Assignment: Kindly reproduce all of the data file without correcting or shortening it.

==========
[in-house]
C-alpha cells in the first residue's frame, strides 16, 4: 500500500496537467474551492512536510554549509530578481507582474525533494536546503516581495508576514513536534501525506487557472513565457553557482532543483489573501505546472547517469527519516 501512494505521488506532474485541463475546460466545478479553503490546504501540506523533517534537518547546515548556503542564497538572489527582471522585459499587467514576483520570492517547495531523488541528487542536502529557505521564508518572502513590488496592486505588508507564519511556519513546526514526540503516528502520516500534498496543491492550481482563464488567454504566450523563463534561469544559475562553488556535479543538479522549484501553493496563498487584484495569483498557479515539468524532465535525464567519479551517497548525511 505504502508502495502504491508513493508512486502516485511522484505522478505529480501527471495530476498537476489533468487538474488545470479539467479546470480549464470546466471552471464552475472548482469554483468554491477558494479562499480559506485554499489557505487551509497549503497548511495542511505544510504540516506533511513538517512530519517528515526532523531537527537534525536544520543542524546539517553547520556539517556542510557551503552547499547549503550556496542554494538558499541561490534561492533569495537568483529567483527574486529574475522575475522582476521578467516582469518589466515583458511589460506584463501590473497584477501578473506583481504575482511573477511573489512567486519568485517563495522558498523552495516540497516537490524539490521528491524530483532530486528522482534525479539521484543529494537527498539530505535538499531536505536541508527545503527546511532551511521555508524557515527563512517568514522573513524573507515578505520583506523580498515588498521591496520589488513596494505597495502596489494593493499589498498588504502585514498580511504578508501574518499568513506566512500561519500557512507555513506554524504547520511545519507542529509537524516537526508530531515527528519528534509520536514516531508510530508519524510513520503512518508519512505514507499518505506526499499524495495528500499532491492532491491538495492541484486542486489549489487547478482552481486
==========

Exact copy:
[in-house]
C-alpha cells in the first residue's frame, strides 16, 4: 500500500496537467474551492512536510554549509530578481507582474525533494536546503516581495508576514513536534501525506487557472513565457553557482532543483489573501505546472547517469527519516 501512494505521488506532474485541463475546460466545478479553503490546504501540506523533517534537518547546515548556503542564497538572489527582471522585459499587467514576483520570492517547495531523488541528487542536502529557505521564508518572502513590488496592486505588508507564519511556519513546526514526540503516528502520516500534498496543491492550481482563464488567454504566450523563463534561469544559475562553488556535479543538479522549484501553493496563498487584484495569483498557479515539468524532465535525464567519479551517497548525511 505504502508502495502504491508513493508512486502516485511522484505522478505529480501527471495530476498537476489533468487538474488545470479539467479546470480549464470546466471552471464552475472548482469554483468554491477558494479562499480559506485554499489557505487551509497549503497548511495542511505544510504540516506533511513538517512530519517528515526532523531537527537534525536544520543542524546539517553547520556539517556542510557551503552547499547549503550556496542554494538558499541561490534561492533569495537568483529567483527574486529574475522575475522582476521578467516582469518589466515583458511589460506584463501590473497584477501578473506583481504575482511573477511573489512567486519568485517563495522558498523552495516540497516537490524539490521528491524530483532530486528522482534525479539521484543529494537527498539530505535538499531536505536541508527545503527546511532551511521555508524557515527563512517568514522573513524573507515578505520583506523580498515588498521591496520589488513596494505597495502596489494593493499589498498588504502585514498580511504578508501574518499568513506566512500561519500557512507555513506554524504547520511545519507542529509537524516537526508530531515527528519528534509520536514516531508510530508519524510513520503512518508519512505514507499518505506526499499524495495528500499532491492532491491538495492541484486542486489549489487547478482552481486